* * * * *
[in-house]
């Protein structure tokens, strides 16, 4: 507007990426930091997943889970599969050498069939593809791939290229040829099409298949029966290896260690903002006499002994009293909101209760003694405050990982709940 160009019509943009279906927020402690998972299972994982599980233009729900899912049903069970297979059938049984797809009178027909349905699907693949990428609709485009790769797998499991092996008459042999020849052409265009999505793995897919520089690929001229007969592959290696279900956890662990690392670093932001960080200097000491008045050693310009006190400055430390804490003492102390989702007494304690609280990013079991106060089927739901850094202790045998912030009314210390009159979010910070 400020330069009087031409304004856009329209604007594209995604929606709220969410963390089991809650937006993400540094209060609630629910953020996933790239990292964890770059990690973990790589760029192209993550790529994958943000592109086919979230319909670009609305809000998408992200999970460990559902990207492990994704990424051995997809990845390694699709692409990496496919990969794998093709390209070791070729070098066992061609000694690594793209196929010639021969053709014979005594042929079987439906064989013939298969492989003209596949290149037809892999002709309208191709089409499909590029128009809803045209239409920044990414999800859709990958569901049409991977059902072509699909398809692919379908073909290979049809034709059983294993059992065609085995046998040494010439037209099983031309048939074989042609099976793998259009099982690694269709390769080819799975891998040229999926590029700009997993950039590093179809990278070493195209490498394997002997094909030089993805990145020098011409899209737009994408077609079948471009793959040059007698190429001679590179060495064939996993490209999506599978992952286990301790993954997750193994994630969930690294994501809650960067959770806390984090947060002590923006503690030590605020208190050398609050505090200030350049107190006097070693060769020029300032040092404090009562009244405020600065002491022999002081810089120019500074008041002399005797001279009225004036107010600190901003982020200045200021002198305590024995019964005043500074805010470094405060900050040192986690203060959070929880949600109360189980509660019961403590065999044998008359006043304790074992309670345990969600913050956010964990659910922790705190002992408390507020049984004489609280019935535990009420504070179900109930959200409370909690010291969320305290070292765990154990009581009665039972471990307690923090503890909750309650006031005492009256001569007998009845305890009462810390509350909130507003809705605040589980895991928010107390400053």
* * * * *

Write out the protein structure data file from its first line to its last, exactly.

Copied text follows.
[in-house]
């Protein structure tokens, strides 16, 4: 507007990426930091997943889970599969050498069939593809791939290229040829099409298949029966290896260690903002006499002994009293909101209760003694405050990982709940 160009019509943009279906927020402690998972299972994982599980233009729900899912049903069970297979059938049984797809009178027909349905699907693949990428609709485009790769797998499991092996008459042999020849052409265009999505793995897919520089690929001229007969592959290696279900956890662990690392670093932001960080200097000491008045050693310009006190400055430390804490003492102390989702007494304690609280990013079991106060089927739901850094202790045998912030009314210390009159979010910070 400020330069009087031409304004856009329209604007594209995604929606709220969410963390089991809650937006993400540094209060609630629910953020996933790239990292964890770059990690973990790589760029192209993550790529994958943000592109086919979230319909670009609305809000998408992200999970460990559902990207492990994704990424051995997809990845390694699709692409990496496919990969794998093709390209070791070729070098066992061609000694690594793209196929010639021969053709014979005594042929079987439906064989013939298969492989003209596949290149037809892999002709309208191709089409499909590029128009809803045209239409920044990414999800859709990958569901049409991977059902072509699909398809692919379908073909290979049809034709059983294993059992065609085995046998040494010439037209099983031309048939074989042609099976793998259009099982690694269709390769080819799975891998040229999926590029700009997993950039590093179809990278070493195209490498394997002997094909030089993805990145020098011409899209737009994408077609079948471009793959040059007698190429001679590179060495064939996993490209999506599978992952286990301790993954997750193994994630969930690294994501809650960067959770806390984090947060002590923006503690030590605020208190050398609050505090200030350049107190006097070693060769020029300032040092404090009562009244405020600065002491022999002081810089120019500074008041002399005797001279009225004036107010600190901003982020200045200021002198305590024995019964005043500074805010470094405060900050040192986690203060959070929880949600109360189980509660019961403590065999044998008359006043304790074992309670345990969600913050956010964990659910922790705190002992408390507020049984004489609280019935535990009420504070179900109930959200409370909690010291969320305290070292765990154990009581009665039972471990307690923090503890909750309650006031005492009256001569007998009845305890009462810390509350909130507003809705605040589980895991928010107390400053």